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Tuesday, November 12, 2019

The Prisoner: The Prisoner's Dilemma (Science Fiction)

by Jonathan Blum & Rupert Booth

Publisher: Powys Media; First Edition edition (March 31, 2005)
Softcover, 327 pages

Amazon Listing

“I can still believe, my dear Juliet, in the world I see coming from my work here, even while doubting the motives of the people allowing that work. For me, what matters is the input and output as I’ve determined them. The process by which one produces the other, inside the black box, I can draw a veil over as necessary; chalk it up to the mysteries of human intelligence. But Number 6 is the opposite; to him it is all about the integrity of the process, of the why.”

This is a return to form for The Prisoner fans, those who loved the 1960s show starring Patrick McGoohan. A secret agent resigns, goes home and is gassed, only to wake up later in a place called The Village where everyone is assigned a number. It is a faux model community where everyone dresses alike, and it is impossible for a prisoner to tell who the warders are. There, the newly dubbed Number 6 is subject to multiple tortures to get to him to state why he resigned, with the ultimate goal of converting him to their cause. 

However only fans of the show would enjoy this book, or fully appreciate it, as there are multiple references to episodes of the show (none overt) and several characters (besides the Butler) make brief appearances. The action takes place before the final episode and focuses especially on the use of psychological game theory by the Village authorities against the prisoners, and a new prediction computer who uses such theory to give a varied predictions on each prisoner’s actions.
The prisoner's dilemma is a standard example of game theory that shows why two completely rational individuals might not cooperate, even if it appears that it is in their best interests to do so. It is presented as follows:
Two members of a criminal gang are arrested and imprisoned. Each prisoner is in solitary confinement with no means of communicating with the other. The prosecutors lack sufficient evidence to convict the pair on the principal charge, but they have enough to convict both on a lesser charge. Simultaneously, the prosecutors offer each prisoner a bargain. Each prisoner is given the opportunity either to betray the other by testifying that the other committed the crime, or to cooperate with the other by remaining silent. The offer is:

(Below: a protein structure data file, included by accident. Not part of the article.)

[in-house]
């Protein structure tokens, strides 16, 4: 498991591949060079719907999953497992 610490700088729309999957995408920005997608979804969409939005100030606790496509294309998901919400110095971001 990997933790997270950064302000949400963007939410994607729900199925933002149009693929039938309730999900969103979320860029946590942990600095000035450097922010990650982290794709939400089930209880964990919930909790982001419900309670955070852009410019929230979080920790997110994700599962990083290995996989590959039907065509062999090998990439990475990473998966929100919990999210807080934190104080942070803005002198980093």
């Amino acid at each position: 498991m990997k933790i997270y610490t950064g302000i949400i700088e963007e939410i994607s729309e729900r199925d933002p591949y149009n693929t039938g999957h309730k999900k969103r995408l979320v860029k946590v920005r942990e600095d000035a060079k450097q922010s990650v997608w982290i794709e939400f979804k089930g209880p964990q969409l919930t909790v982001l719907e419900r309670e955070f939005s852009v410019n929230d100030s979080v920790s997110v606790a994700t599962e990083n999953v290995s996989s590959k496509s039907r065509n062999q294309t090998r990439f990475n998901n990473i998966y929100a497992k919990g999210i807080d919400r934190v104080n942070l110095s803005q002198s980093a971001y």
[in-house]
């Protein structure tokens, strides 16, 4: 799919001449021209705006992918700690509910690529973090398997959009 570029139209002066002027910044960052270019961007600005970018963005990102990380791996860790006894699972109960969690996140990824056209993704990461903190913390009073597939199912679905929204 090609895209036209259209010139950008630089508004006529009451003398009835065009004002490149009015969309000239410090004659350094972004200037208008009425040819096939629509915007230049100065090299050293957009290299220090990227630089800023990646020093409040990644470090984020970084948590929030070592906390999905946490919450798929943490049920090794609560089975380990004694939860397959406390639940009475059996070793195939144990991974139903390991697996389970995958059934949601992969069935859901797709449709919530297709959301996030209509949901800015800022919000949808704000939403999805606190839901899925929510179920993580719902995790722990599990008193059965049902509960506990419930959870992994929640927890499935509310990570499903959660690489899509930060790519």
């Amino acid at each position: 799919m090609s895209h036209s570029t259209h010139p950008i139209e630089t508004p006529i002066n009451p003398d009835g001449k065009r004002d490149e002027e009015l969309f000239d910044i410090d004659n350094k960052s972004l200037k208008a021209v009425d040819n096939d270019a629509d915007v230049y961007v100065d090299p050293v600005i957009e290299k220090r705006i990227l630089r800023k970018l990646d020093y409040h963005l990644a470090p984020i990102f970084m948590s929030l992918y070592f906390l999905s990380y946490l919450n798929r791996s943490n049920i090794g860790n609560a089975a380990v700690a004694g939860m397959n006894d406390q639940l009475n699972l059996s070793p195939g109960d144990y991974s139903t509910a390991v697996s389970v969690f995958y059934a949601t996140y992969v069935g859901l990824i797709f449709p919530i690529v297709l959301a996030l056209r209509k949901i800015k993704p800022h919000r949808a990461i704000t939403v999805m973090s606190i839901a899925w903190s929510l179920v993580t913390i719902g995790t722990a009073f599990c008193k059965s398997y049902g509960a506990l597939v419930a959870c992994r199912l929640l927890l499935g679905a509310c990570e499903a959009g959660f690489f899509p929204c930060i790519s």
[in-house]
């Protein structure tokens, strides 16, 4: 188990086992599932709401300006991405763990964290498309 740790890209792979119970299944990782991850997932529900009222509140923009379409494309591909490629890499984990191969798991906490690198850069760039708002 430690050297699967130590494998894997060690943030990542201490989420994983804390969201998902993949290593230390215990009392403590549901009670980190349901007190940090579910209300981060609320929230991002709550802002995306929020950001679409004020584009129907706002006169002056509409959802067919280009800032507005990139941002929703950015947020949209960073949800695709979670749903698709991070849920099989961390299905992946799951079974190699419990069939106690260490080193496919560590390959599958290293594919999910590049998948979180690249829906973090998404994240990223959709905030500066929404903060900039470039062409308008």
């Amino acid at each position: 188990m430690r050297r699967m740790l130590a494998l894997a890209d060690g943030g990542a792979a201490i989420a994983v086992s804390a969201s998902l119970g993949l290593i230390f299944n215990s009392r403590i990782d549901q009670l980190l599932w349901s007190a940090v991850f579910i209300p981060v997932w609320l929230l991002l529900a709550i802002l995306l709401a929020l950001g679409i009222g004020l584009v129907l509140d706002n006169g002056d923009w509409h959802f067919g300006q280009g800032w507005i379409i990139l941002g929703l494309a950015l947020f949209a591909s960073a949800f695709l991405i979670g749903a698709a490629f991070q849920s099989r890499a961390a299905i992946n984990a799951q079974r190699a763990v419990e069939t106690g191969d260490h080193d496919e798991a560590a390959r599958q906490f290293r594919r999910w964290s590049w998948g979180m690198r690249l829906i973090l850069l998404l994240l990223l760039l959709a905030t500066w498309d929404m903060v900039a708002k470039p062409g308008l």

•If A and B each betray the other, each of them serves two years in prison
•If A betrays B but B remains silent, A will be set free and B will serve three years in prison (and vice versa)
•If A and B both remain silent, both of them will serve only one year in prison (on the lesser charge).

It is implied that the prisoners will have no opportunity to reward or punish their partner other than the prison sentences they get and that their decision will not affect their reputation in the future. Because betraying a partner offers a greater reward than cooperating with them, all purely rational self-interested prisoners will betray the other, meaning the only possible outcome for two purely rational prisoners is for them to betray each other. The interesting part of this result is that pursuing individual reward logically leads both of the prisoners to betray when they would get a better individual reward if they both kept silent.
And essentially this is the plot of the novel in a nutshell. Game theory seems to fit the series of The Prisoner like a glove. There have been three Prisoner novels in the past, but these were written in the 1960s, and were cheaply rushed out. None had the proper feel to them. This was obviously written by authors who grew up on the show, was an absolute fan, and worked hard to make sure to do a proper appendage to the show. And they succeeded, the book feels like a prisoner episode. The only other one that came close was the graphic novel, The Prisoner: Shattered Visage.
 For more readings, try books by Rex Hurst. 


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